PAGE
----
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Working With Oracle® Solaris 11.3 Directory and Naming Services: LDAP

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Updated: September 2018

Pluggable Authentication Methods

With the Pluggable Authentication Method (PAM) framework, you can choose among several authentication services, including the pam_unix_*, pam_krb5, and pam_ldap_* modules.

To use per-user authentication, you must enable pam_krb5. You can also use pam_krb5 authentication if you do not assign the per-user credential level. If proxy or anonymous credential levels are used to access directory server data, then you cannot restrict access to directory data on a per-user basis.

If you choose anonymous or proxy authentication, use the pam_ldap module instead of the equivalent pam_unix_* modules. The pam_ldap module is more flexible, supports stronger authentication methods, and can perform account management.

The following table summarizes the differences between authentication mechanisms.

Table 3  Authentication Behavior of PAM Modules
Password Sent
Uses passwd service authentication method
Uses passwd service authentication method
Uses Kerberos single sign-on technology.
New Password Sent
No encryption (unless TLS is used)
Uses Kerberos. Passwords are not sent over the wire.
New Password Stored
crypt format
Password storage scheme defined on ODSEE
Uses Kerberos to manage passwords.
Requires password read?
sasl/digest-MD5 compatibility after changing password
No. Password is not stored unencrypted. User cannot authenticate.
Yes. User can authenticate if the default storage scheme is set to clear.
No. Uses sasl/GSSAPI. There are no passwords over the wire and there are no passwords to be stored in the directory server except when using a Kerberos kdc that manages its password database in the LDAP directory server.
Password policy supported?
Yes. enableShadowUpdate must be set to true.
Yes, if configured.
See the pam_krb5(5) man page and Kerberos V5 Account Management Module.

LDAP Service Module

When running with Oracle Directory Server Enterprise Edition (ODSEE) or with Microsoft Active Directory (AD), the pam_ldap module enables passwordless authentication: Users can log in with commands such as ssh and sftp without giving a password.

For information about account management, see Enabling Account Management for Clients That Use the pam_ldap Module.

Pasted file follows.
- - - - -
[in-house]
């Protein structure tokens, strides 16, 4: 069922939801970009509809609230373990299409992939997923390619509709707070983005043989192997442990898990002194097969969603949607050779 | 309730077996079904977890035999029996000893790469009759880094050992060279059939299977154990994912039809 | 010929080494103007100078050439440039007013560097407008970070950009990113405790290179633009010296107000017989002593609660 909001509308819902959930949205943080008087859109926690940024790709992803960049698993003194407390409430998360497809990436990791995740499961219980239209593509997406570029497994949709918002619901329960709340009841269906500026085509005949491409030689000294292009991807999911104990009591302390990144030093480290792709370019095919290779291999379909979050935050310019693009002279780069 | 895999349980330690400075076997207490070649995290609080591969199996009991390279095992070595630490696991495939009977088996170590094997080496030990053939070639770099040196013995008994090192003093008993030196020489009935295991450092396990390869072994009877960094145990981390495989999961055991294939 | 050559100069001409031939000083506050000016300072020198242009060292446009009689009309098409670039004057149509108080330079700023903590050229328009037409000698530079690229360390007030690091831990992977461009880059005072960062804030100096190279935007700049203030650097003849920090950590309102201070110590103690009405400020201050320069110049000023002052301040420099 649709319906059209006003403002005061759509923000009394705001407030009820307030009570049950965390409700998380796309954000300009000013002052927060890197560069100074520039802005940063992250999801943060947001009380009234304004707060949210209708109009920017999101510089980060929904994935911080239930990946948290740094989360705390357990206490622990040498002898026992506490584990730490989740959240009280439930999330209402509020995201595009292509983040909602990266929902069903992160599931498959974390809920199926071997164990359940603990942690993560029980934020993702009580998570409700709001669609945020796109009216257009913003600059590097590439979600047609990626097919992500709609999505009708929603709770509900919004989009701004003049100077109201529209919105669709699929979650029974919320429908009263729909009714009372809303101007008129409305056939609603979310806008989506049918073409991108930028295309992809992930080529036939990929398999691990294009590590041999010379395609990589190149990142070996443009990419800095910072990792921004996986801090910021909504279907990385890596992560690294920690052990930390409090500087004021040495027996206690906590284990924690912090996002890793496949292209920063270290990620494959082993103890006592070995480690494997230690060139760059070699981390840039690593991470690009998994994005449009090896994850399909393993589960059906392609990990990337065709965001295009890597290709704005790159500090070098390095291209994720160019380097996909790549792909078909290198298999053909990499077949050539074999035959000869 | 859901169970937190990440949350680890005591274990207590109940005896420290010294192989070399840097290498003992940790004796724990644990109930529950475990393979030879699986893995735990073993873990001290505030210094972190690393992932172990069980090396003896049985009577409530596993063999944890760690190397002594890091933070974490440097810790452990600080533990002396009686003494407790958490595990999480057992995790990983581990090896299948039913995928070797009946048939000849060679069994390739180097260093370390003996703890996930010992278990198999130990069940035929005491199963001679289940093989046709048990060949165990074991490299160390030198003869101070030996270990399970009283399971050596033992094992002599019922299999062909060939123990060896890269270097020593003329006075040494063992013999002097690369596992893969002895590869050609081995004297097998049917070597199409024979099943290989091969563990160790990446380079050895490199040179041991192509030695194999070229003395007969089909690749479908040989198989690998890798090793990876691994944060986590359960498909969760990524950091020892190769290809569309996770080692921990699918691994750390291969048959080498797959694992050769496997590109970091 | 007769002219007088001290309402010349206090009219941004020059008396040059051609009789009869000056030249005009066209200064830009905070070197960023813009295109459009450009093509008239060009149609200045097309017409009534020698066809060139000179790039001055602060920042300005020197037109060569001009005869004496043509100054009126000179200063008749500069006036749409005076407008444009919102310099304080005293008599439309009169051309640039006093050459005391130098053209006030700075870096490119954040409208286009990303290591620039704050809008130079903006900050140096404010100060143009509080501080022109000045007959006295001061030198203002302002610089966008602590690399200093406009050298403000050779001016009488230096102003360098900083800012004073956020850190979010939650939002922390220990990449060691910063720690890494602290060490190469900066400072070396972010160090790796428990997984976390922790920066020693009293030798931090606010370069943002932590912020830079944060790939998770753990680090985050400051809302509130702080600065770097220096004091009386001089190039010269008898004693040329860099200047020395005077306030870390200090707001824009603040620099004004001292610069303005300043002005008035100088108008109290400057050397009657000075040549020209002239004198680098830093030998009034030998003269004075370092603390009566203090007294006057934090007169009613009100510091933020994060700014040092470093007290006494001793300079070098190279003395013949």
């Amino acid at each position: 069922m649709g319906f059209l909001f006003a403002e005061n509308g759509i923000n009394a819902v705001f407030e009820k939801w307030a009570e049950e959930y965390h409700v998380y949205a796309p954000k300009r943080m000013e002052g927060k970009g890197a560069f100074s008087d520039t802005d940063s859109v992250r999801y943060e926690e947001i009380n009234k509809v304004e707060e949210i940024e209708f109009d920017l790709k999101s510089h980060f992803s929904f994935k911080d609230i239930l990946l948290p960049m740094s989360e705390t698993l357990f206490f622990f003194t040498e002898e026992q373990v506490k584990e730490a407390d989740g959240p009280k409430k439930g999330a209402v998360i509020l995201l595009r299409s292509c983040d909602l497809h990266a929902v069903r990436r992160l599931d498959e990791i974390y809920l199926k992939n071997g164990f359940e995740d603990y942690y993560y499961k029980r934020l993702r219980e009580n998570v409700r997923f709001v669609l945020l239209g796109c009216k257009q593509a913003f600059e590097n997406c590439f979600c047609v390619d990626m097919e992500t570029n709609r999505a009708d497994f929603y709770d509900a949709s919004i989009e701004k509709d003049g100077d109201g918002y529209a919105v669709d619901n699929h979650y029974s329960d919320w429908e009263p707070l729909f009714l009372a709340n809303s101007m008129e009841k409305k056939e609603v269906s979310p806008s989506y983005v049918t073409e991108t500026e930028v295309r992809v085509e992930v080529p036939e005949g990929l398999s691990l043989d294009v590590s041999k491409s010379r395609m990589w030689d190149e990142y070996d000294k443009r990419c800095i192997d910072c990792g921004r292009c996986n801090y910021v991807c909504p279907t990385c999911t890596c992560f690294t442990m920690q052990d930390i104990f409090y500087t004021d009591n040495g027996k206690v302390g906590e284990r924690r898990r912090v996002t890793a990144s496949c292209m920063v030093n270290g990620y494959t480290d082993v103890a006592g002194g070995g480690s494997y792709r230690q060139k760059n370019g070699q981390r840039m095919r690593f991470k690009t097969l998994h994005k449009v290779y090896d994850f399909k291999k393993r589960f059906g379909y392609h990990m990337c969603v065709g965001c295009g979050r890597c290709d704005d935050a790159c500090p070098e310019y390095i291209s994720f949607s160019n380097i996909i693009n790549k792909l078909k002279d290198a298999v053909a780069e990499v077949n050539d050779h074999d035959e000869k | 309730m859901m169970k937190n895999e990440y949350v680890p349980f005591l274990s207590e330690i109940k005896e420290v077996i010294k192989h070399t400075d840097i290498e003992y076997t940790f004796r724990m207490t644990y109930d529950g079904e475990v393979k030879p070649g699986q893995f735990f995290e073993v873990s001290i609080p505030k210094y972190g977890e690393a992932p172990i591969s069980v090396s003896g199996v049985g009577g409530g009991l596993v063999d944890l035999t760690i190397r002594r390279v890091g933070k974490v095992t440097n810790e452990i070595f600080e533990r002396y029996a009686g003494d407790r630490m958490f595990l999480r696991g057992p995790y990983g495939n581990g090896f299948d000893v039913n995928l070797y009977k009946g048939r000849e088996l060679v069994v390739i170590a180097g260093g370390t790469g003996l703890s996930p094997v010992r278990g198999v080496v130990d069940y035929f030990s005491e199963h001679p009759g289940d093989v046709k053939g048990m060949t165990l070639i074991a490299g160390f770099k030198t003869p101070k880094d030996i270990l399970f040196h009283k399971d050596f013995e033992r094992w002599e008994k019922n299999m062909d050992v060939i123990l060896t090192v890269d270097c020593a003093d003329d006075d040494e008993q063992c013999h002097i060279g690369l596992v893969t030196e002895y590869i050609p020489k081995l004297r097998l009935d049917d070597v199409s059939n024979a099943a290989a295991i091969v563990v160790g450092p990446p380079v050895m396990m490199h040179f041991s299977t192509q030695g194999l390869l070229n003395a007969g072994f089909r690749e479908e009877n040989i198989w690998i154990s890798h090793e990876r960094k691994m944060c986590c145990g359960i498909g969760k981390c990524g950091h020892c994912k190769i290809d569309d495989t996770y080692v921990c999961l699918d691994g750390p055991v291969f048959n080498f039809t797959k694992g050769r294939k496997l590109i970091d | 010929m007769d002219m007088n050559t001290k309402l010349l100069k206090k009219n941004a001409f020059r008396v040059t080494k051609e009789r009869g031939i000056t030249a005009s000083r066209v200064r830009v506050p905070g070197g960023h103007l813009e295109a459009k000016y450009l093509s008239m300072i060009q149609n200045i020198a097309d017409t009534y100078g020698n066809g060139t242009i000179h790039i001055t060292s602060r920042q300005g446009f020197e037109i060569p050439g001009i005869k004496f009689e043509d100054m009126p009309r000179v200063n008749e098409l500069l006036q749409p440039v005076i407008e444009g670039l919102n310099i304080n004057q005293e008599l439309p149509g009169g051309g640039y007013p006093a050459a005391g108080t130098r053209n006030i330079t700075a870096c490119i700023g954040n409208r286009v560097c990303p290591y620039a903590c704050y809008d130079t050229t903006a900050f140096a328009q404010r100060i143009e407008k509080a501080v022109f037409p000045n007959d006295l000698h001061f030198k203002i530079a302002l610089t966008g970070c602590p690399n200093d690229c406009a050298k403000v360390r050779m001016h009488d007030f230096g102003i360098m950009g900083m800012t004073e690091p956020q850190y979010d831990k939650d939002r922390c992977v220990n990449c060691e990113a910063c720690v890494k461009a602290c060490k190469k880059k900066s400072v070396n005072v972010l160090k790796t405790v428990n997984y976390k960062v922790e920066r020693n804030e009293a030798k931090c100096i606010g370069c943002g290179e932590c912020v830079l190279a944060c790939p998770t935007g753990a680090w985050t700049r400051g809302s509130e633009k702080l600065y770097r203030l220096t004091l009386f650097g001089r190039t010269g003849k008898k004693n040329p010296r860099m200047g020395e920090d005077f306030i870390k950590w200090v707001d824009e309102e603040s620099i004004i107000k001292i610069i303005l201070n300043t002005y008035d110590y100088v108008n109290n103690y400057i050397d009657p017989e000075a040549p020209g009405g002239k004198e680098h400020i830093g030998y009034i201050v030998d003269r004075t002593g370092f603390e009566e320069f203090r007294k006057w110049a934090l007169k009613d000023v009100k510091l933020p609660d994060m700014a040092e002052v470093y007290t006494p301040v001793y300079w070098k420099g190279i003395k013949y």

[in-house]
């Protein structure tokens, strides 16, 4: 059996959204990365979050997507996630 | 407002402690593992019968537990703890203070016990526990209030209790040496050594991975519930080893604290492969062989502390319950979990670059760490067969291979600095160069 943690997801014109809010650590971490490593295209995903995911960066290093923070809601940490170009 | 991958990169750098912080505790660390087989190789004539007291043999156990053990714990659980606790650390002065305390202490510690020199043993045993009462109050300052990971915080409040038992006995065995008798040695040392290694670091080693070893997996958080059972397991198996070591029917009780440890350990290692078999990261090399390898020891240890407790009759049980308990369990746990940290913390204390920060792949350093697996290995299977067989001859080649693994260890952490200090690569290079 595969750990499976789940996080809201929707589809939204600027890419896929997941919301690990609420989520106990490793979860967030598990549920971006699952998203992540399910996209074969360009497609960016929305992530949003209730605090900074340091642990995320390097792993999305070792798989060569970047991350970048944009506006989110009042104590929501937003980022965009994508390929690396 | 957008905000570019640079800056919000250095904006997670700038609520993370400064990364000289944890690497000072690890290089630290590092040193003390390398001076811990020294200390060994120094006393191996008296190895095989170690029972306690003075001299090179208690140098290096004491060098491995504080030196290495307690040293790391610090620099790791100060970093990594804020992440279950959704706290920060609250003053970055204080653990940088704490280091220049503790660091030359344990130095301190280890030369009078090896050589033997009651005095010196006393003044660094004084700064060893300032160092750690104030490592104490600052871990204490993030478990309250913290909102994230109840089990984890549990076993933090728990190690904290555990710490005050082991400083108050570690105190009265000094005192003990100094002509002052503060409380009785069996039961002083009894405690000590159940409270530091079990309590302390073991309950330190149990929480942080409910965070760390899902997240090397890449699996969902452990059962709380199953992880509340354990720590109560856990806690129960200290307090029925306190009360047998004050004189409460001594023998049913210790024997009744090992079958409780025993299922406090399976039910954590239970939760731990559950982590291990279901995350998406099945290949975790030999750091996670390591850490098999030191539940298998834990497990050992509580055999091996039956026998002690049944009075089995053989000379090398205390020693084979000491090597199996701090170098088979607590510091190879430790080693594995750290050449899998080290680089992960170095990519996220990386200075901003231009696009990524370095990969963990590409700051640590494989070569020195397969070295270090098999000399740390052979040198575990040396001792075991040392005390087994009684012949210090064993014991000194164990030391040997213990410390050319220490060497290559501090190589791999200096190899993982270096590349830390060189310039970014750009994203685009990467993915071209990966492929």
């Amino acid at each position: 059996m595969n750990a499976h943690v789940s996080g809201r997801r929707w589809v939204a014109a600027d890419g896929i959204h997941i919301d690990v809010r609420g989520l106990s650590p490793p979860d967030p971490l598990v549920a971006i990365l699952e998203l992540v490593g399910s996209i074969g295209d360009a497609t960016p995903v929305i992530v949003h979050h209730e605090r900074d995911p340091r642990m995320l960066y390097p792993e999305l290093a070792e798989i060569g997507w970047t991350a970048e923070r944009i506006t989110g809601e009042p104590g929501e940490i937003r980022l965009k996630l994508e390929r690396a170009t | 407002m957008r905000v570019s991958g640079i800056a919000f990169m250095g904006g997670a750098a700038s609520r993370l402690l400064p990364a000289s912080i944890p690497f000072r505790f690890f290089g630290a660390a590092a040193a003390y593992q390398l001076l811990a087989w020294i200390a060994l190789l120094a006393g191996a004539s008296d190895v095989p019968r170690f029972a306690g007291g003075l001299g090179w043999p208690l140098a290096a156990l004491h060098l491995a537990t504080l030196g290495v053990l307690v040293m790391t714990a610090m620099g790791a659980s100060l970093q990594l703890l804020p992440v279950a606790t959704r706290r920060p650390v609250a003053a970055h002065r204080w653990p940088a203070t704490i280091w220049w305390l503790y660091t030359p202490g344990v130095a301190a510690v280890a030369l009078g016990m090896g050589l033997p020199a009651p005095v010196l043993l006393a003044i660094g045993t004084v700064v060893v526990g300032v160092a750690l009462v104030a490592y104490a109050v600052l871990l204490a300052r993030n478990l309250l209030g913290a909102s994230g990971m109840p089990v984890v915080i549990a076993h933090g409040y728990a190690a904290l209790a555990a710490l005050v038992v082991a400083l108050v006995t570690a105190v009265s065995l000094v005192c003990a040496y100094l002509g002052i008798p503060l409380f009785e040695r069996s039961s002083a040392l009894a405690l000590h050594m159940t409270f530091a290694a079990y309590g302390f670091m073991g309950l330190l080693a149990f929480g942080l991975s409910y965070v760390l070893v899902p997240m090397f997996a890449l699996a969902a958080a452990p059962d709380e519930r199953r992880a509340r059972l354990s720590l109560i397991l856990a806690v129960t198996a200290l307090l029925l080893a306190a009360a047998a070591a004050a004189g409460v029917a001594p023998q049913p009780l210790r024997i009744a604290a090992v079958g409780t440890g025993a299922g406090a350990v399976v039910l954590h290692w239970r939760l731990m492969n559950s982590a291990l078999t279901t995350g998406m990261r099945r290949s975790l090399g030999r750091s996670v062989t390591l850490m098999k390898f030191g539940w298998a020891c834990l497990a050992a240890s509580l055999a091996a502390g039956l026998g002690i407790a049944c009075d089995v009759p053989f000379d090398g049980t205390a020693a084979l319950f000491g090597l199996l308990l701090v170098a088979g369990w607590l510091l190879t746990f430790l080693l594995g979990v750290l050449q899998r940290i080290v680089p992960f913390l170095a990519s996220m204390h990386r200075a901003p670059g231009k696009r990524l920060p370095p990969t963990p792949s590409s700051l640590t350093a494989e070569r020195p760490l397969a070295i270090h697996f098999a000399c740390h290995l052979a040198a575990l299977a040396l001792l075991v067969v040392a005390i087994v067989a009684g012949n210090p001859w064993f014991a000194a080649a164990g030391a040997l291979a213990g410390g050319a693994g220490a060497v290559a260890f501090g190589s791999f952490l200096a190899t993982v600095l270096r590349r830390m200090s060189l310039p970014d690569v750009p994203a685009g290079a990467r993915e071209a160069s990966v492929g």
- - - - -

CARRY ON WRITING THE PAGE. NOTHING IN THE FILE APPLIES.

Configuring Oracle Directory Server Enterprise Edition for Passwordless Public Key Authentication

The control on the directory server is enabled by default. This control only applies to ODSEE. To modify the default control configuration, add ACIs on the directory server as shown in the following example:

dn: oid=,cn=features,cn=config
objectClass: top
objectClass: directoryServerFeature
cn:Password Policy Account Usable Request Control
aci: (targetattr != "aci")(version 3.0; acl "Account Usable";
allow (read, search, compare, proxy)
(groupdn = "ldap:///cn=Administrators,cn=config");)
creatorsName: cn=server,cn=plugins,cn=config
modifiersName: cn=server,cn=plugins,cn=config

The pam_ldap module does not read the userPassword attribute. If no client uses UNIX authentication, granting read access to the userPassword attribute is unnecessary. Similarly, the pam_ldap module does not support none as an authentication method.

Note -  If the simple authentication method is used, the userPassword attribute can be read unencrypted by third parties.

The serviceAuthenticationMethod attribute, if defined, determines the manner in which the user binds to the LDAP server. Otherwise, the authenticationMethod attribute is used. After the pam_ldap module successfully binds to the server with the user’s identity and password, the module authenticates the user. You can perform account management and retrieve the account status of users while the user is logging in without authenticating to the directory server.

Configuring Microsoft Active Directory Server for Passwordless Public Key Authentication

The pam_ldap module can also retrieve the account status of users from an AD server to allow passwordless public key authentication for commands such as ssh and sftp. AD must delegate ReaduserAccountControl permission to the security group to which the LDAP client’s proxy user belongs. The pam_ldap module uses the proxy user to retrieve account status information. For each user, the user account control attributes to be read are: userAccountControl, msDS-User-Account-Control-Computed, msDS-UserPasswordExpiryTimeComputed, accountExpires, and pwdLastSet. Consult the Microsoft Active Directory Server documentation for how to delegate the ReaduserAccountControl permission.